Recent media outlets have reported a record high economic outlook and consumer sentiment that has led to ever-increasing e-commerce parcel volumes. This growth rate has put great pressure on shippers to keep transportation costs in check while simultaneously gaining the necessary carrier capacity to serve their customers. Those massive parcel volumes have triggered higher parcel rates and accessorial charges, and have placed capacity constraints on what the national carriers can handle during peak shipping season. Those factors have prompted many shippers to seek out alternative delivery methods.

An obvious choice would be the regional parcel carriers who deliver to multiple states and serve millions of consumers in concentrated geographical areas. They appear to be an excellent solution, simply because the very largest parcel shippers use multiple regional parcel carriers on a grand scale. However, just because Amazon uses regionals doesn’t necessarily mean it will be a viable alternative for you. In this article, we will examine some of the factors that determine the return on investment (ROI) in adding regional carriers to your carrier portfolio.

First and foremost, you need detailed shipping data to accurately complete the analysis. To put it bluntly, “Data Is King!” If you want the most competitive rates from a regional carrier, it is vital to provide them with a two-month shipping sample containing line item data with weights, dates, and ZIP Codes. If you really want to increase your ROI, though, you should also provide the potential carrier with street-level delivery address information. This will enable the carrier to determine the delivery density of your shipment profile.

Why does this matter, you may be wondering? Delivery density (the average number of shipments delivered to an address on a given day) is one of the main determinants of a regional carrier’s costs. If your data can demonstrate that your typical residential delivery order consists of 1.15 shipments being delivered per address, you can command a much better rate than if it was only one shipment per delivery. You may not be aware that this data is readily available on your national carrier invoice, which you can download from their websites in Excel format. (But remember, when providing this data to a regional carrier, PLEASE remove the national carrier name and rates.) If you employ a freight auditor, they will have this information available for you as well.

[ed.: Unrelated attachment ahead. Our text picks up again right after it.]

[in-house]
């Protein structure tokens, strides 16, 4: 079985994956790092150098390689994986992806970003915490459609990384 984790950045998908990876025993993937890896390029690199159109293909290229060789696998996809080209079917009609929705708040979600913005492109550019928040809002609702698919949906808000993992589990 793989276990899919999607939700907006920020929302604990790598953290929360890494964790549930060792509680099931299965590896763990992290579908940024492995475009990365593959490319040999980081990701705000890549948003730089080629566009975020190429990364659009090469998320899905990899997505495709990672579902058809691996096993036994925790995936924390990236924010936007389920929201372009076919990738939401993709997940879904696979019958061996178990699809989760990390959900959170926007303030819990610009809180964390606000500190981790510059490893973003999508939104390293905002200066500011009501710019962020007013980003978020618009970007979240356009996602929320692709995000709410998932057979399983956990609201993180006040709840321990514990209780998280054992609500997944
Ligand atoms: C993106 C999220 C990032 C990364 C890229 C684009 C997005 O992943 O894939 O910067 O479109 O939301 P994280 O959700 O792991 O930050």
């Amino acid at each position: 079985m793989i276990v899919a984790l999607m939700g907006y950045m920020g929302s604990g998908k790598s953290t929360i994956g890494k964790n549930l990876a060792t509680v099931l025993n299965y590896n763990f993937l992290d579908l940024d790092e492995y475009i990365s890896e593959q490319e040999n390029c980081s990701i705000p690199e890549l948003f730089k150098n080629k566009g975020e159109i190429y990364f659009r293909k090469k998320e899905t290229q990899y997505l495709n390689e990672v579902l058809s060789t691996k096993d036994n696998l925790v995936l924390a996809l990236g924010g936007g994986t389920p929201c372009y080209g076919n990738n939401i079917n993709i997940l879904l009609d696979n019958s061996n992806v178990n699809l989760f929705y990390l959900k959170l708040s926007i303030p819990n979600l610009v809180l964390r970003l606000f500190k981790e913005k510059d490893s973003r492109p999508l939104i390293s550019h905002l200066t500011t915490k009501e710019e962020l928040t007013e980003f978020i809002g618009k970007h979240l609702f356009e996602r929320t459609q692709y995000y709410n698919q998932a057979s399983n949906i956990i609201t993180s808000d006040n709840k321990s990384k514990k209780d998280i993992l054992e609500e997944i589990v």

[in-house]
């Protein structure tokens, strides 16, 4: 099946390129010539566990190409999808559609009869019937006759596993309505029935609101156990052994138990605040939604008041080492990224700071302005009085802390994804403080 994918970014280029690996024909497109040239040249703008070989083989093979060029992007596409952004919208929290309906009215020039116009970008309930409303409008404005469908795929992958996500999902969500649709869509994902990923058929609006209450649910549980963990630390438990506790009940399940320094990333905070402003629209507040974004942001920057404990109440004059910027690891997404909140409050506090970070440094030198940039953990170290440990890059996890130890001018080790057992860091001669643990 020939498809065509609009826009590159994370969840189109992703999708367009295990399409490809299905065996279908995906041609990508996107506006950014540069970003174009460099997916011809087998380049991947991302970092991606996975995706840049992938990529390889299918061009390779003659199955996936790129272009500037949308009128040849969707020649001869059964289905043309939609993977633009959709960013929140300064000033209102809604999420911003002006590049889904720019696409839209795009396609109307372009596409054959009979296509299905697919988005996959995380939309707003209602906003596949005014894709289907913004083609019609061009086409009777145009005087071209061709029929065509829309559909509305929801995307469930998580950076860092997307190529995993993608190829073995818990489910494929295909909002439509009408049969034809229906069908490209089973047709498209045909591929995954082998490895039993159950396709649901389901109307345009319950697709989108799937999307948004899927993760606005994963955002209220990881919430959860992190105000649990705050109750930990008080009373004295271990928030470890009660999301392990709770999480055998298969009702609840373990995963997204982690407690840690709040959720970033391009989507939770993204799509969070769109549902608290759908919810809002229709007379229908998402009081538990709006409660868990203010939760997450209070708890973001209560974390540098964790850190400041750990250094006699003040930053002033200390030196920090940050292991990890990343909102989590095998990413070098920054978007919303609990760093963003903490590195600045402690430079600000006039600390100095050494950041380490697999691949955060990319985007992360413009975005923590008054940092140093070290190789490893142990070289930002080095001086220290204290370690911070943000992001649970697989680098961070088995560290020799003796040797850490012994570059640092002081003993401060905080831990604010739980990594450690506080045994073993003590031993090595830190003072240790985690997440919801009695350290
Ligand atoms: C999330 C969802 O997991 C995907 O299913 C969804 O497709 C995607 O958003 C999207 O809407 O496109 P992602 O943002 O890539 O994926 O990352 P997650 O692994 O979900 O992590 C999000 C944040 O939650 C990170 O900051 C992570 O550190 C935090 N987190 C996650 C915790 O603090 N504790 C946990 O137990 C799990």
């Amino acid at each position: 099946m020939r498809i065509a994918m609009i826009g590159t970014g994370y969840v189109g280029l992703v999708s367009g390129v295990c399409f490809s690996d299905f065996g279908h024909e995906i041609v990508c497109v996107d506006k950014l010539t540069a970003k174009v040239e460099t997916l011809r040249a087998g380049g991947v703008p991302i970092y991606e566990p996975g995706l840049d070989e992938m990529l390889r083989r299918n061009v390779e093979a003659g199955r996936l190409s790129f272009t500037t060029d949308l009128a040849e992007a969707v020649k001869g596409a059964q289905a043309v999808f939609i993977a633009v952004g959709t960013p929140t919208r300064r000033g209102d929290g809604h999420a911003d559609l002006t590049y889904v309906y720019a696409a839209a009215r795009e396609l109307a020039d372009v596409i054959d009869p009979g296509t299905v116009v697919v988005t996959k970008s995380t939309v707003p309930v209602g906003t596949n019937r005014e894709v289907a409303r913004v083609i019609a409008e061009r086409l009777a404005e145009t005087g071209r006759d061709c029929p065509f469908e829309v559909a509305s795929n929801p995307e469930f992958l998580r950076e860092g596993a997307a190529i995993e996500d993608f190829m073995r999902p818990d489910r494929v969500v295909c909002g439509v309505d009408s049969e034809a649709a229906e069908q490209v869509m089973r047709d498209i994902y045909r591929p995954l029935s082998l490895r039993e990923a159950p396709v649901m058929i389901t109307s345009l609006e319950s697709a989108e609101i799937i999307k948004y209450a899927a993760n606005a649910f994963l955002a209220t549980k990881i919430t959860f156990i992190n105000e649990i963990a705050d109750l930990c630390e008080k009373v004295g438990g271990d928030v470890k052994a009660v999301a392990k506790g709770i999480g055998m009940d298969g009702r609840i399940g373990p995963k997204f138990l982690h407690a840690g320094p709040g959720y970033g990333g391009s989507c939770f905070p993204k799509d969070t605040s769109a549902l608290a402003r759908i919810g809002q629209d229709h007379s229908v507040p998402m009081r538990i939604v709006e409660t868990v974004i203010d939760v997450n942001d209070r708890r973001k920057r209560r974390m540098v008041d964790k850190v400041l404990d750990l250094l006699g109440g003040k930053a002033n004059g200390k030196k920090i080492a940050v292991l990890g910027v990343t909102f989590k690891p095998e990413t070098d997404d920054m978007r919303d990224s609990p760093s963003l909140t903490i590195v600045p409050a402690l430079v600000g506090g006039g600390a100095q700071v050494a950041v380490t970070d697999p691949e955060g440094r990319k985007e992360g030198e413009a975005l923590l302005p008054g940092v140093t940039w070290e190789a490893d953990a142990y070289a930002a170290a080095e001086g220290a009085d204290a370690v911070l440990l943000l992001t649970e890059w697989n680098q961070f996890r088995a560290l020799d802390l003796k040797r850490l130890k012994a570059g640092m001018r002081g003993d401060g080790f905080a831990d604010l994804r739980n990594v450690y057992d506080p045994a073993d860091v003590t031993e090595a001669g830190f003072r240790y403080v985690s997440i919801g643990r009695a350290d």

Next, let’s take a quick look at how the national carriers structure their rates. In your national carrier contract, you will almost certainly find the words, “Subject to all applicable minimums.” In plain English, this means the lowest price you will pay for a shipment is the Zone 2, one pound Ground rate. The 2019 tariff rate for this absolute minimum charge is now $7.85. This means that if you have a 50% discount on your rates, the net discount is mitigated by that minimum charge and, consequently, you will never get a straight 50% discount ($3.92.) Rather, the lowest price you will pay on any package is that $7.85 Zone 2, one-pound charge, or whatever minimum charge you have negotiated. Check your math carefully. You may be surprised to find that your effective net discount is really only 25% when calculated using that absolute minimum charge. The good news here is that it is much easier to get relief on that minimum charge from a regional carrier than it is from the nationals. If you’re a high-volume shipper, make it a goal of yours to get that minimum charge reduced by at least 20% from the regionals you contact. This is an easy way to reduce your basic package charge.

Now what about those accessorial charges, which can easily add 50% to your total package charge? In the annual shipper surveys released by PARCEL, the increase in accessorial charges is consistently listed as the shipper’s greatest source of irritation. Those additional fees for residential deliveries, extended delivery areas, dimensional weight, additional handling, and large packages all put great pressure on a shipper’s budget, and they are always looking for ways to reduce the impact of those fees. Reducing accessorial charges is also a quick way to rack up savings when adding regional carriers. This is very evident by looking at their websites. Some regional carriers don’t even assess a residential or a delivery area surcharge. (Voilà! You’ve just achieved a 100% reduction in those charges.) And even when regional carriers do utilize accessorial fees, they typically charge less than the national carriers for those additional charges and make it easier to negotiate them at a lower rate.

But It’s Not Just What You Gain; It’s Important to Ask What You Could Lose, Too